11. I love that my experiences in Cameroon have challenged me and my worldview. As you can see from some of my posts, while being here I have been pushed out of my comfort zone in pretty much every way imaginable. These experiences have forced me to change, and have humbled me in ways that I never considered necessary. I now understand that my cultural and worldview perceptions are relative, and this revelation has made me more open-minded.
  12. I love the way Cameroonians do not feel pressured to look, speak, and act a certain way, as we do in the States. Since being here, I have not felt very pressured to look a certain way, or change myself or my looks into what I feel society deems as acceptable. 
  13.   Another thing that I appreciate about Cameroon is that political correctness is not a thing here. You say what you say, and you mean it. No apologies given. Also, privacy and personal space are truly not concepts here, which, to a certain extent, I find amusing.
  14. I appreciate the fact that when most Cameroonians speak, they speak with assertion, as if what they have to say is important. It takes some getting used to, but when it is used within the right context, I believe that it represents the strength of Cameroonians.
  15. I love how Cameroonians do not change their traditional values to match modern times. They are true to their roots. Traditional customs and languages are still spoken and practiced, and have been kept in tact, even after the periods of colonization and with neo-colonialism. I love this, because it is something that we are missing in the U.S., especially within the Black community, where this information is not available as common knowledge, with the history and heritage of our people having been taken from us through slavery. 
  16. I love that Cameroonians are a resilient people, who dress up and show up no matter how they are feeling, usually with a smile. Overall, Cameroonians have a strong sense of work ethic, which is something I that I like to believe that I have inherited.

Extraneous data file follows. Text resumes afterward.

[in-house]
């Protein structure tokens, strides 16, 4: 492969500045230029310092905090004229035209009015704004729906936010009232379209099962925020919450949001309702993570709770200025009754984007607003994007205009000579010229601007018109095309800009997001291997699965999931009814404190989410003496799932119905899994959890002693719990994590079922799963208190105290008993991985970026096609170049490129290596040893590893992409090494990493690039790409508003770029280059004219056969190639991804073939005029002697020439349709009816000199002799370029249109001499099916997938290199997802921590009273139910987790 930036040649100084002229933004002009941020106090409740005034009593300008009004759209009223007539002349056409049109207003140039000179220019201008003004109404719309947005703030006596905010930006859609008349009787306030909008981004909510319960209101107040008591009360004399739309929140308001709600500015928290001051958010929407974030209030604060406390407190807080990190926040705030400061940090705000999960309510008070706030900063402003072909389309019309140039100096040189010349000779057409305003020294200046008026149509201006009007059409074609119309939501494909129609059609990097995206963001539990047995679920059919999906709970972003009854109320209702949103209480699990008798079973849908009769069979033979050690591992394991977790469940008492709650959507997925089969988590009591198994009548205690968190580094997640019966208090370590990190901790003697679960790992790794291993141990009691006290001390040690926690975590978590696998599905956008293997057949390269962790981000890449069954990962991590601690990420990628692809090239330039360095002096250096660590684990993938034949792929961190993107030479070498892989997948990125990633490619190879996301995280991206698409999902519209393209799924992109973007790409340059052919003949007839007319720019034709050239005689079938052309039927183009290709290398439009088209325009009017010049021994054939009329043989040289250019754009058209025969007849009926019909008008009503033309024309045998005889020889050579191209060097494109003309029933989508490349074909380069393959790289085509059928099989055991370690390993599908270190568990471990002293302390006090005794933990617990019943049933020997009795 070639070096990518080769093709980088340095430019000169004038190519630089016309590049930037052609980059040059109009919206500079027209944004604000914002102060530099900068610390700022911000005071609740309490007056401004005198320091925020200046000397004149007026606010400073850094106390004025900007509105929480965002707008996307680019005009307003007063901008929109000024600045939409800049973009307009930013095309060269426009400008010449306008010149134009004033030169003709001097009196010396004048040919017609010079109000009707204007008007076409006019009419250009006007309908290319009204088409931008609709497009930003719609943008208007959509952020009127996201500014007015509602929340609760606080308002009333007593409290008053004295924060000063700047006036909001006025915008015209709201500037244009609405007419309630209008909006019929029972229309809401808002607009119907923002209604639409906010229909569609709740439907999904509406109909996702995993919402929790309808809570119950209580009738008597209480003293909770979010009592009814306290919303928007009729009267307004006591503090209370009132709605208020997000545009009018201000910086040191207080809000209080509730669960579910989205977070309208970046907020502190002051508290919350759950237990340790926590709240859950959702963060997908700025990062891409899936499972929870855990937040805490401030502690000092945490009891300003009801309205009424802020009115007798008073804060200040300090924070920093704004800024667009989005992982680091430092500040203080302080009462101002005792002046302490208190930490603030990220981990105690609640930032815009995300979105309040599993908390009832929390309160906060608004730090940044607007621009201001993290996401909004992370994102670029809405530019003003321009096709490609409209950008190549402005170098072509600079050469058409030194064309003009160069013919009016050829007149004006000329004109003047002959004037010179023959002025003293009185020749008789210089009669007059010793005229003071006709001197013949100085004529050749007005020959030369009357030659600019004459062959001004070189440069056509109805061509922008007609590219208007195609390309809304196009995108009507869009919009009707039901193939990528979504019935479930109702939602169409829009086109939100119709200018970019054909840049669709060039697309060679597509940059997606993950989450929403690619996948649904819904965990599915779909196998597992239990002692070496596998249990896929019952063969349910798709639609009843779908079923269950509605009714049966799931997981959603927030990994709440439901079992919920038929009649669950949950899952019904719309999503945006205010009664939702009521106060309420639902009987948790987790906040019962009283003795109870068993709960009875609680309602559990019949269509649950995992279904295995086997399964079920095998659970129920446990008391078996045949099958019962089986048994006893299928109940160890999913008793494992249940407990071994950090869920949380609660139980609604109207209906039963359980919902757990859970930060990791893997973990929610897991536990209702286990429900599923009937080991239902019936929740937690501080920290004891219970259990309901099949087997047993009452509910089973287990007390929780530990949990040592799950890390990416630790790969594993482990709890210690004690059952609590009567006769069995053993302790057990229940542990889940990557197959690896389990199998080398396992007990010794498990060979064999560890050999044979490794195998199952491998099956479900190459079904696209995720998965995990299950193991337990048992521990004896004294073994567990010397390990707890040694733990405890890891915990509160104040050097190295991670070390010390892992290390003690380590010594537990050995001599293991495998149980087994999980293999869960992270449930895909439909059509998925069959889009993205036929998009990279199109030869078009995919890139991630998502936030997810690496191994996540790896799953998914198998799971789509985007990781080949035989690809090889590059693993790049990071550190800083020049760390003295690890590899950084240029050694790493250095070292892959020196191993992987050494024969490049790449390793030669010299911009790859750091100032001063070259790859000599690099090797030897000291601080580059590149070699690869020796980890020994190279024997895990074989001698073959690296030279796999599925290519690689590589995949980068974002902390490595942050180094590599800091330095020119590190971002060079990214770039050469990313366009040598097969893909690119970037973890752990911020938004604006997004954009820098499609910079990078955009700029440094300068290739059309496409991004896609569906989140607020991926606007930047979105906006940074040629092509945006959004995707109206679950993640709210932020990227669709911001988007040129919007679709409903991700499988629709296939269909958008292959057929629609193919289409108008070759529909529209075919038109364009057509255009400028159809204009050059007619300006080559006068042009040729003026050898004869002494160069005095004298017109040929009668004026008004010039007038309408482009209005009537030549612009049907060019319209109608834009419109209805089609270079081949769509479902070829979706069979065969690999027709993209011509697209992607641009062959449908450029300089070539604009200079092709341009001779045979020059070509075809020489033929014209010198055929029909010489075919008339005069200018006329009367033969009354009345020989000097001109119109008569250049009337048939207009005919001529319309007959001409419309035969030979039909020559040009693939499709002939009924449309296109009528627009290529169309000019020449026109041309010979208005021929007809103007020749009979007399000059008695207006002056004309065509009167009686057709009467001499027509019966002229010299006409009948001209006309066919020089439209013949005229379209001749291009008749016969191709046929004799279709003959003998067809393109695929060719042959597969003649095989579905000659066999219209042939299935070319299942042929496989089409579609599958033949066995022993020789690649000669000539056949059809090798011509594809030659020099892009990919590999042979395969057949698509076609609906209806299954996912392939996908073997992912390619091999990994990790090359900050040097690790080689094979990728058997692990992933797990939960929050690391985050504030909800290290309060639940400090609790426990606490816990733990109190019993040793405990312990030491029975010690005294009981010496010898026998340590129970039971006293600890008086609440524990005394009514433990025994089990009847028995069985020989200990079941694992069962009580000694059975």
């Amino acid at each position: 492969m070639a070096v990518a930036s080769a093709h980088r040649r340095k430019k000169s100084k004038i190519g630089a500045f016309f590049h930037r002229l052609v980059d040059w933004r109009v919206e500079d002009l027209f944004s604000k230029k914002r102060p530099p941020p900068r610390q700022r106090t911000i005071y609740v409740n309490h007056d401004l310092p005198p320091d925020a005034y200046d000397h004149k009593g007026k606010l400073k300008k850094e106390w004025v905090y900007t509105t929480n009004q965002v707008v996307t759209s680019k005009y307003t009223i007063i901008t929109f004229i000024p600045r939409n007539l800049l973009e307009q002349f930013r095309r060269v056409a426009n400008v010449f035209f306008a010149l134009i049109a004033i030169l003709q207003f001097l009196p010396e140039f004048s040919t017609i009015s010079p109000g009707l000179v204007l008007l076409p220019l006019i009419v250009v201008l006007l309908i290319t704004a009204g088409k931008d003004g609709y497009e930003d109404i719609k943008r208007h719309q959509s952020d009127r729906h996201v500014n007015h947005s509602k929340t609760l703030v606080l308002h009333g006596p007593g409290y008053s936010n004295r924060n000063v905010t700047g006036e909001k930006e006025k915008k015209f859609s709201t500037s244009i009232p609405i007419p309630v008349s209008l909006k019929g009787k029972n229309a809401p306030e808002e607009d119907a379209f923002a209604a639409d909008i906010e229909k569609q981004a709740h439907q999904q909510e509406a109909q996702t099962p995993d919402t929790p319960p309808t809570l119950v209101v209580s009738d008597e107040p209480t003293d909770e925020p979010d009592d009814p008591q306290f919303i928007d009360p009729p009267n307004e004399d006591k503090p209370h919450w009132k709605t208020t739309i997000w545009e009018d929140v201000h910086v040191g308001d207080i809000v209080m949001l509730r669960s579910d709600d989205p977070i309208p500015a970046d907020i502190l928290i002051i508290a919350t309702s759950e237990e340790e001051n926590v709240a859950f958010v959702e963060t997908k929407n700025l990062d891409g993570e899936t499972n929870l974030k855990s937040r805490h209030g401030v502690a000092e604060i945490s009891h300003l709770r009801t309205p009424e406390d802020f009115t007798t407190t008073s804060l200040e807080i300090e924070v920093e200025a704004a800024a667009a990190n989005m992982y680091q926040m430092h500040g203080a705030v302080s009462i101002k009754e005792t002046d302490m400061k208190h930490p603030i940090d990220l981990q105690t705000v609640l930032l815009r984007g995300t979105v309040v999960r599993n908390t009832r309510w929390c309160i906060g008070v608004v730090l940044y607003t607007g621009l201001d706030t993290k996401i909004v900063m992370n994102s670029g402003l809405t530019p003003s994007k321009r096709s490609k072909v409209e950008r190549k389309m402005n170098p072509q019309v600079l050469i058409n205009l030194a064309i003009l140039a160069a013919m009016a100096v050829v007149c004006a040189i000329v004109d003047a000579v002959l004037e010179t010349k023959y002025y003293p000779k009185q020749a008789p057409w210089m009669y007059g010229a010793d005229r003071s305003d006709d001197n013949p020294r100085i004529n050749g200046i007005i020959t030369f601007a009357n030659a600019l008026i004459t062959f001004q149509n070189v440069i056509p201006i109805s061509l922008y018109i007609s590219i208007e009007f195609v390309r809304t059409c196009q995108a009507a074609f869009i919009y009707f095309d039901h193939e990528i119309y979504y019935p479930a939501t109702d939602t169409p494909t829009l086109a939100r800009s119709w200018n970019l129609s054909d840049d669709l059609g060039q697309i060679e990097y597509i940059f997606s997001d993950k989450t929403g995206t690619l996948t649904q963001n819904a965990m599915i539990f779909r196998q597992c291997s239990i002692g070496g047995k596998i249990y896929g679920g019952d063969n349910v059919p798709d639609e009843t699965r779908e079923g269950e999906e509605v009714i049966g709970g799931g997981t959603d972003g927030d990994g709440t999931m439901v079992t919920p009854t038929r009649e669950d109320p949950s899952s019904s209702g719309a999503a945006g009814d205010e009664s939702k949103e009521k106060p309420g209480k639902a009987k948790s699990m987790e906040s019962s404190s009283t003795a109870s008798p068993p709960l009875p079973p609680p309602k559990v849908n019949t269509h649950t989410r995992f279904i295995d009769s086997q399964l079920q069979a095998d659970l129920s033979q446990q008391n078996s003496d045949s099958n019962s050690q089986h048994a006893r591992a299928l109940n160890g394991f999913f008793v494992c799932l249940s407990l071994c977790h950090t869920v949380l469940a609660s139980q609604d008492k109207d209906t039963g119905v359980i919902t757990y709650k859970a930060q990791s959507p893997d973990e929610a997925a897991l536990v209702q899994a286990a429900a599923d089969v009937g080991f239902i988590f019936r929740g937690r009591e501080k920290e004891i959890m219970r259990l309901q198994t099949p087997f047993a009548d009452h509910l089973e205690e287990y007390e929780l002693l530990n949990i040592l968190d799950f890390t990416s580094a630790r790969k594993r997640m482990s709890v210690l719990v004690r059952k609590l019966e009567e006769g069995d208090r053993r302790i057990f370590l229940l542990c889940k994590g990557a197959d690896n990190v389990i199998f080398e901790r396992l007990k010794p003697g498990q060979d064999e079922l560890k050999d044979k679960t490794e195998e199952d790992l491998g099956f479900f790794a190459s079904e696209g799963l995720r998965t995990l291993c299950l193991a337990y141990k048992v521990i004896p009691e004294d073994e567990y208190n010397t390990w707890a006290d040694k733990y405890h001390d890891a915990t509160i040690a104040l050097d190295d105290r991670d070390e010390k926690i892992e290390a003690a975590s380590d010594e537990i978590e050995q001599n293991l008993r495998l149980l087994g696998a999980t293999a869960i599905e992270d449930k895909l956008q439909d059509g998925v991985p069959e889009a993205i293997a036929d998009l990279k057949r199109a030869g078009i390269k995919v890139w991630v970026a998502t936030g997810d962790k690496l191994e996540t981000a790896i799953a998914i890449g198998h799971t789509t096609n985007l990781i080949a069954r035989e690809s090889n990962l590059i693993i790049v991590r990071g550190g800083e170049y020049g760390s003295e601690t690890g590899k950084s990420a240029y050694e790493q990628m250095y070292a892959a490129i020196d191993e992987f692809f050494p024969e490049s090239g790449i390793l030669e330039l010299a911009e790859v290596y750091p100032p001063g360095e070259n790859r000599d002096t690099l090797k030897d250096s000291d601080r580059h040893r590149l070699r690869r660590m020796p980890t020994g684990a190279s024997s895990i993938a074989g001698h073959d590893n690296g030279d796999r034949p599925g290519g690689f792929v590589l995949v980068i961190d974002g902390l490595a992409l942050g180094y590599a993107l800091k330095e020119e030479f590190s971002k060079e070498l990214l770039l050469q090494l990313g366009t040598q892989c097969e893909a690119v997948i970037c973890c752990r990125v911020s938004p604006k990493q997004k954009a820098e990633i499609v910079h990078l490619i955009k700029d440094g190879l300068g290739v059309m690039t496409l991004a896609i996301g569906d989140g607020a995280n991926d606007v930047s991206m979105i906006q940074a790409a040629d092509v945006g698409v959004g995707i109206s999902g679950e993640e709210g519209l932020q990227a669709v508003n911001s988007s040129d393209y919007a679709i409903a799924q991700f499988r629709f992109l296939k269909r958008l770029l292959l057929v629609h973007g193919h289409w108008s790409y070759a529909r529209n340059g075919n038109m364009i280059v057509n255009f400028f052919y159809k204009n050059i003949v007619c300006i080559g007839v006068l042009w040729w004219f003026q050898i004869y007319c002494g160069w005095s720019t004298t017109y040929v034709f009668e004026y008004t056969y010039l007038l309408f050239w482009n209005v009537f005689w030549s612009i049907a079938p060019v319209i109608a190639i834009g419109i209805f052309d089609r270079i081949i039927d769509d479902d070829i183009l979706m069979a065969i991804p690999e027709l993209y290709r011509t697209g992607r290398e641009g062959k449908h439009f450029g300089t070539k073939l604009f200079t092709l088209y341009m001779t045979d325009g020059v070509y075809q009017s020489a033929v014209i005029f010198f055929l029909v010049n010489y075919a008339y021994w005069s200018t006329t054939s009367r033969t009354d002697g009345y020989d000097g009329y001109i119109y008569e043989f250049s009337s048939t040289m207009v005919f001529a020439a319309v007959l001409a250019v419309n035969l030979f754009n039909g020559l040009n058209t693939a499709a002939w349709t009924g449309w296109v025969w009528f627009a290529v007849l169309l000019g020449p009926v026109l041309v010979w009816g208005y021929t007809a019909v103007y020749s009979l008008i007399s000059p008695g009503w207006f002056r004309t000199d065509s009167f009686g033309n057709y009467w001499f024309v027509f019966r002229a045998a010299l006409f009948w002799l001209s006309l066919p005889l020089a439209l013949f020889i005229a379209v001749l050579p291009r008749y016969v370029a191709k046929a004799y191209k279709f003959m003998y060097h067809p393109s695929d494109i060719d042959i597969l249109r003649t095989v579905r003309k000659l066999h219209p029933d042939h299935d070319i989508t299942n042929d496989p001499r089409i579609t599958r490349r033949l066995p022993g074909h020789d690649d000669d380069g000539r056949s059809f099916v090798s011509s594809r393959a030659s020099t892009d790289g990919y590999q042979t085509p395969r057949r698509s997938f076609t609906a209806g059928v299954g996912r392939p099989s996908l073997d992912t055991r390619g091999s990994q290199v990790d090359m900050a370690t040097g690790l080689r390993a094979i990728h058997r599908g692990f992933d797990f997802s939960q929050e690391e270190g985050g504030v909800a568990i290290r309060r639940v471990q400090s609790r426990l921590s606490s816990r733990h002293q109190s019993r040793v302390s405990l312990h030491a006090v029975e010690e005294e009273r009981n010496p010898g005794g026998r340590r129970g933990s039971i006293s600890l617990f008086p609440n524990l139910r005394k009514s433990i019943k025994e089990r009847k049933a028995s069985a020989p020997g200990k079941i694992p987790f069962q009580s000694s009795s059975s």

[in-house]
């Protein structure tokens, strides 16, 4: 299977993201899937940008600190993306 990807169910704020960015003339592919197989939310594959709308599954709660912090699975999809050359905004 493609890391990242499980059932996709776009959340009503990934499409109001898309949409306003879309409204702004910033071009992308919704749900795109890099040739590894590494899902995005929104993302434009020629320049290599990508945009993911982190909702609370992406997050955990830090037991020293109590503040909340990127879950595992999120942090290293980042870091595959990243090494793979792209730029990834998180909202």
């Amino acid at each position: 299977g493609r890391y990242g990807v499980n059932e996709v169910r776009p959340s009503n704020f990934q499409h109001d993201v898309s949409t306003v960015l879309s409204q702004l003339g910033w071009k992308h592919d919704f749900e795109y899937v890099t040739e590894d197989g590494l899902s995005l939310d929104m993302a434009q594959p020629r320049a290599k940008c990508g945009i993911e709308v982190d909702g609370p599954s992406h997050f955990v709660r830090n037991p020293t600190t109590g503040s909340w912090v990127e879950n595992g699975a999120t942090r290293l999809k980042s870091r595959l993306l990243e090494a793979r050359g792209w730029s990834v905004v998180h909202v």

17. I love the way families come together and support each other here. In this society, you help and support your own in any way that you can, whether that be money, food, advice, or just quality time. 
  18. I love that here your community is also a part of your extended family. Everyone in Cameroon speaks like how you are taught growing up in the church. This meaning that everyone is your mother, father, sister, brother, uncle, aunt,etc. It’s often hard to separate biological family members and friends of the family.
  19. I love that Cameroonians love to dance and have fun. Not being biased, Cameroonians throw some pretty great parties. Celebrations here last from sunset to sunup, and if you know me than you know that is my favorite kind of celebration.
  20. But most of all, I love that the primary love language of all Cameroonians is service. I believe that it is innately Cameroonian to show that you care in this manner, and I believe it to truly be the most beautiful thing about this place.

I hope that this answers the question concerning an outsider’s perception of Cameroon, and that it also provides insight into why I love this wonderful country within the heart of the continent of Africa. I am proud to call it my place of origin.